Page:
Yi Ni v. Holder

Decision Date13 July 2010
Docket NumberNo. 09-1584.,09-1584.
Citation613 F.3d 415
PartiesYI NI, Petitioner, v. Eric H. HOLDER, Jr., U.S. Attorney General, Respondent.
CourtU.S. Court of Appeals — Fourth Circuit




ARGUED: Gang Zhou, New York, New York, for Petitioner. Daniel Eric Goldman, United States Department of Justice, Washington, D.C., for Respondent. ON BRIEF: Tony West, Assistant Attorney General, Civil Division, Brianne Whelan Cohen, Trial Attorney, Office of Immigration Litigation, United States Department of Justice, Washington, D.C., for Respondent.

Before SHEDD, DUNCAN and AGEE, Circuit Judges.

Denied in part and dismissed in part by published opinion. Judge DUNCAN wrote the opinion, in which Judge SHEDD and Judge AGEE concurred.


DUNCAN, Circuit Judge:

This case arises from a petition for review of the Board of Immigration Appeals' (the “BIA”) denial of Petitioner Yi Ni's application for withholding of removal pursuant to section 241(b)(3) of the Immigration and Naturalization Act (the “INA”). We find that the BIA's decision is legally sound and supported by substantial evidence. We further find that Ni has procedurally forfeited his request for a remand to present additional evidence. We therefore deny the petition in part and dismiss it in part.


Ni, a citizen of the People's Republic of China, filed an application for asylum and withholding of removal with the Department of Homeland Security on April 29, 2002. 1 Ni's application asserted that he was eligible for relief because he had a well-founded fear of future persecution in China under that country's “one-child” policy. His claim was based on section 601 of the Illegal Immigration Reform and Immigrant Responsibility Act of 1996 (the “IIRIRA”) (codified at 8 U.S.C. § 1101(a)(42)). 2 According to the BIA's interpretation at the time, section 601 allowed an applicant to establish eligibility for asylum and withholding based on past persecution if the applicant could show that his wife had been forced by the government to have an abortion. See Matter of C-Y-Z-, 21 I. & N. Dec. 915, 918 (B.I.A.1997) (en banc); Matter of S-L-L-, 24 I. & N. Dec. 1, 4 (B.I.A.2006) (en banc).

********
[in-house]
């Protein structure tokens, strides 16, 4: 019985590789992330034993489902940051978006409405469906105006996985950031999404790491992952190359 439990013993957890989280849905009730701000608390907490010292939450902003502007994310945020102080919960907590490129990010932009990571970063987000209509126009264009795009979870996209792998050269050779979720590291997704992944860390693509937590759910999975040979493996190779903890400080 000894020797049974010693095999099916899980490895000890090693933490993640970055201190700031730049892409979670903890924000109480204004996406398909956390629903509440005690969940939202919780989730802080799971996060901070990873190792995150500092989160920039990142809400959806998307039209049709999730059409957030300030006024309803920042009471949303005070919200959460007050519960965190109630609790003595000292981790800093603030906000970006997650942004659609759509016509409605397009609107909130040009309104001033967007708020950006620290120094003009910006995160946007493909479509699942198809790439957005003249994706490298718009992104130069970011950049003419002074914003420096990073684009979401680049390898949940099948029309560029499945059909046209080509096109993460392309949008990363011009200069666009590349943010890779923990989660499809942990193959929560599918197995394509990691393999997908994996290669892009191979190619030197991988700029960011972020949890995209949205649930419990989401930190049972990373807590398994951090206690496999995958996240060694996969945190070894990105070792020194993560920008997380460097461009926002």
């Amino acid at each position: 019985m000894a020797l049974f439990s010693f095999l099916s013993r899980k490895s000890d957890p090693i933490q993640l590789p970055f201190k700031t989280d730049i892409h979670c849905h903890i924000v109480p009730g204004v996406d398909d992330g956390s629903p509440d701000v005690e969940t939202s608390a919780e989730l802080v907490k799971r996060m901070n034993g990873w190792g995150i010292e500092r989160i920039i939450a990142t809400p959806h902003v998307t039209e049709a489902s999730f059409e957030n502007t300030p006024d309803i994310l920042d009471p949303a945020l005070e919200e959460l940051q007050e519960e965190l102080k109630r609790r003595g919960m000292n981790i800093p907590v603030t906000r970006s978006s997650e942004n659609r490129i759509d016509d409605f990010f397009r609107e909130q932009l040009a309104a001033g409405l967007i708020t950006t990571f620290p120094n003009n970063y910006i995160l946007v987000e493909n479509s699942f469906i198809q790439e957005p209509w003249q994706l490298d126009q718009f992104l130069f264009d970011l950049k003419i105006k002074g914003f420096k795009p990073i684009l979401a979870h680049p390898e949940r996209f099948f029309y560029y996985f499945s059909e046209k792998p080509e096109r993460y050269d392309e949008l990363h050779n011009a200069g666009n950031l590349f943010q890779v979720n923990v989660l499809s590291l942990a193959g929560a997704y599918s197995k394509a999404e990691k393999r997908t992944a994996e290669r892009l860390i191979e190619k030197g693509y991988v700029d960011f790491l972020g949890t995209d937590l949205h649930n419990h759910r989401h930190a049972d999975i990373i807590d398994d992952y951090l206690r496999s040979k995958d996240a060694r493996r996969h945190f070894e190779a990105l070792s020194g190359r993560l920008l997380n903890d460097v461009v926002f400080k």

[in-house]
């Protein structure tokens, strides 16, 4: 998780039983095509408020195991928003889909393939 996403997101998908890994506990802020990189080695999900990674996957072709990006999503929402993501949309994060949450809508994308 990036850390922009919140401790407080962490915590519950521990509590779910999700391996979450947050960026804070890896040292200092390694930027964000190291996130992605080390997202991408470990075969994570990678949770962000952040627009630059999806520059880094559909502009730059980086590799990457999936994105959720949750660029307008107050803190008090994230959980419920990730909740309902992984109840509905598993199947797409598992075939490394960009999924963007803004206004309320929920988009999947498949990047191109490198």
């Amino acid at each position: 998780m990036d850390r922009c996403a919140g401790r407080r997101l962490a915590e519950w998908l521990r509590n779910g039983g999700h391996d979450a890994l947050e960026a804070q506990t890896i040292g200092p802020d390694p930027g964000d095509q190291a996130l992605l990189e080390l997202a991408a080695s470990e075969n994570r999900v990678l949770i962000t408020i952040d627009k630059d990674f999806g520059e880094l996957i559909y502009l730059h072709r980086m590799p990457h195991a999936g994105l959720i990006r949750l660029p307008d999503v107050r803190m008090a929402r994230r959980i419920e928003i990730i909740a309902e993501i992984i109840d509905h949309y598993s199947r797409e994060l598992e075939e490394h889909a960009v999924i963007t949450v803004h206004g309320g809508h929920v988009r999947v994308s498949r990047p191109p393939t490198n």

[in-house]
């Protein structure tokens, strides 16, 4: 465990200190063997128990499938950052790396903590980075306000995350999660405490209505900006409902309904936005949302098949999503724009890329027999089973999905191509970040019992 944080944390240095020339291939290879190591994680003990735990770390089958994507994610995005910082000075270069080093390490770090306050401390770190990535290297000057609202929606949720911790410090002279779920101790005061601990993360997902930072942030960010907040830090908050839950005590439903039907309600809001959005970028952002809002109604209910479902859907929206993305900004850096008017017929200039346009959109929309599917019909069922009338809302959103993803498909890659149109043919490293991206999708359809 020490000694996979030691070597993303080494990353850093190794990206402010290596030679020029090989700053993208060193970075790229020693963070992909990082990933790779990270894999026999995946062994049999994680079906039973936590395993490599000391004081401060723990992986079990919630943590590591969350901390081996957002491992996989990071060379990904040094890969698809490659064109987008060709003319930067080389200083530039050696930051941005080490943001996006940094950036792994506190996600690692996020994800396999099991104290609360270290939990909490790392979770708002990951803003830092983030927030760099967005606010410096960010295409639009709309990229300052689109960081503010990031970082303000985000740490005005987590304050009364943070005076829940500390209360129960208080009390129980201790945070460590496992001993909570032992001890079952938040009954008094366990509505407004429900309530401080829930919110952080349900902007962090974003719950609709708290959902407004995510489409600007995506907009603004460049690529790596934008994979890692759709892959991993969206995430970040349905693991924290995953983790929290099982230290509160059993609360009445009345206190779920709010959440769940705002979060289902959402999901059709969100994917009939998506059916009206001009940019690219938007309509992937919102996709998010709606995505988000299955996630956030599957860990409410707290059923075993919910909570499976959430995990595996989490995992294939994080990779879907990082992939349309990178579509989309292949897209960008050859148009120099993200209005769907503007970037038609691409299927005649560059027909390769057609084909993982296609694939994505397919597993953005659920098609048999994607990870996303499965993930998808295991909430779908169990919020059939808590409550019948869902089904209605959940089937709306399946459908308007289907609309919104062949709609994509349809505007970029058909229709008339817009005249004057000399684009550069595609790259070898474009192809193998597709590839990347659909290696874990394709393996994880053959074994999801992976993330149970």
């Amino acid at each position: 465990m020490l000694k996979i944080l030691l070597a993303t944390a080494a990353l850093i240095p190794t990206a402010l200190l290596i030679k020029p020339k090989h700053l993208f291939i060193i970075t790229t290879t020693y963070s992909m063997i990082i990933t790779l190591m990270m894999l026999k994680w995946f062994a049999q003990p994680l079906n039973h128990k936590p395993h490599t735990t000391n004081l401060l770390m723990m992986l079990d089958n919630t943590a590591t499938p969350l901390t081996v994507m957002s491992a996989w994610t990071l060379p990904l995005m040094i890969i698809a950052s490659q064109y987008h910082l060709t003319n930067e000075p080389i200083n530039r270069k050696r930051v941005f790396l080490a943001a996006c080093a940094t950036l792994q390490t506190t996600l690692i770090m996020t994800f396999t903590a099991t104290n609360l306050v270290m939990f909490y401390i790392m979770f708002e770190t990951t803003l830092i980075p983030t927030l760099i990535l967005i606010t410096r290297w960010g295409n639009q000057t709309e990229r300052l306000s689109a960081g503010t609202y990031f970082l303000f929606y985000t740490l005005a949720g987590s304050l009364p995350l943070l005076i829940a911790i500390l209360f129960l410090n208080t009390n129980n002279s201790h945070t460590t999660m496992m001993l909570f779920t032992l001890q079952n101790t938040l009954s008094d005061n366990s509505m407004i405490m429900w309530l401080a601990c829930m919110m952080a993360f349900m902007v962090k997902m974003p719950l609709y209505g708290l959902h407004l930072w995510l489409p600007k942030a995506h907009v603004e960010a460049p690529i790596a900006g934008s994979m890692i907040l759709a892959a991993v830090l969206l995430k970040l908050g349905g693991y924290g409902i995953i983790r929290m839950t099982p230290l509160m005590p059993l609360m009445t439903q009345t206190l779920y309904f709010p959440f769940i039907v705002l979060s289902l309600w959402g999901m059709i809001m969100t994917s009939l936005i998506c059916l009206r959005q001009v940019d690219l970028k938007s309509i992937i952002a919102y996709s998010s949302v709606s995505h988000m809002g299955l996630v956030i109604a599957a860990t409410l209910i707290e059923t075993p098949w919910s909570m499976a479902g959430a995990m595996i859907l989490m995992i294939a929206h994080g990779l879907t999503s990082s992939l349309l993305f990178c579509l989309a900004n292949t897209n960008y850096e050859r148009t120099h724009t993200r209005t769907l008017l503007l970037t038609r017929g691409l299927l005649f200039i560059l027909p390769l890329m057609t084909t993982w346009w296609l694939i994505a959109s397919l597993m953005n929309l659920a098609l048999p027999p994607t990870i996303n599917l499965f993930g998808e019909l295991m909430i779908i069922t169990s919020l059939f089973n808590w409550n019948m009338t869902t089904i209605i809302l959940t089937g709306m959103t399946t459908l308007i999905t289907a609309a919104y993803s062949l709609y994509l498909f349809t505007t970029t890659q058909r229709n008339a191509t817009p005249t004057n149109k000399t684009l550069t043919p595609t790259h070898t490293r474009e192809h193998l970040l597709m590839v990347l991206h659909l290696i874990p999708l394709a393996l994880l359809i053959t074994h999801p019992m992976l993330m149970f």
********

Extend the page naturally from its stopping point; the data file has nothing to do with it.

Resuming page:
Ni's application alleged that, after marrying Ni Hong Mei in January 1992, he fathered a son with her in 1993. Approximately two months after the birth of the couple's son, Mei was forced to have an intrauterine contraceptive device (an “IUD”) inserted pursuant to the population control policies of the Fuzhou municipality, the area where the couple resided. Those policies prohibited rural couples from having more than one child and required them to follow certain contraceptive measures. In May 2000, during a government-required “IUD checkup,” Mei was diagnosed as pregnant. Ni asserts that the pregnancy occurred “without [his wife's] knowledge” due to the dislodging of her IUD. J.A. 604. According to Ni, because the pregnancy was the couple's second, the clinic staff subjected Mei to an involuntary abortion in accordance with the local policies.

Ni asserted that following that incident, he and his wife became depressed because they wished to have more children but were “too afraid to conceive out of plan.” J.A. 604. According to Ni, he and his wife “would never have the chance to have more children” and he therefore “hated the family planning policy.” Id. Ni and Mei “decided that [they] should leave China” and, shortly thereafter, Ni “took an opportunity” and left the country. Id. Mei remained in China.

On June 21, 2005, Ni appeared for a merits hearing before an Immigration Judge (an “IJ”) in Baltimore, Maryland. Upon conclusion of Ni's testimony, the IJ rendered an oral decision denying Ni's application. The IJ concluded that Ni's asylum application was time-barred because he had failed to establish by clear and convincing evidence that he filed the application within one year of his arrival in the United States. The IJ also denied Ni's withholding of removal application, holding that “there [was] no clear probability that the respondent would be the victim of future persecution in China on account of his political opinion.” J.A. 182. Although she did not directly address the basis for her decision, the IJ appeared to rely largely on an adverse credibility finding regarding the alleged forced abortion. She focused on the fact that Mei's medical examination booklet, which Ni submitted in support of his application, did not make any mention of an abortion taking place in 2000.

Ni appealed the decision to the BIA. On June 25, 2007, the BIA issued an opinion affirming the IJ's decision in part and remanding in part. The BIA affirmed the IJ's conclusion that Ni's asylum application was time-barred. 3 However, the BIA remanded the matter “for further analysis of the respondent's claim for withholding of removal,” holding as follows: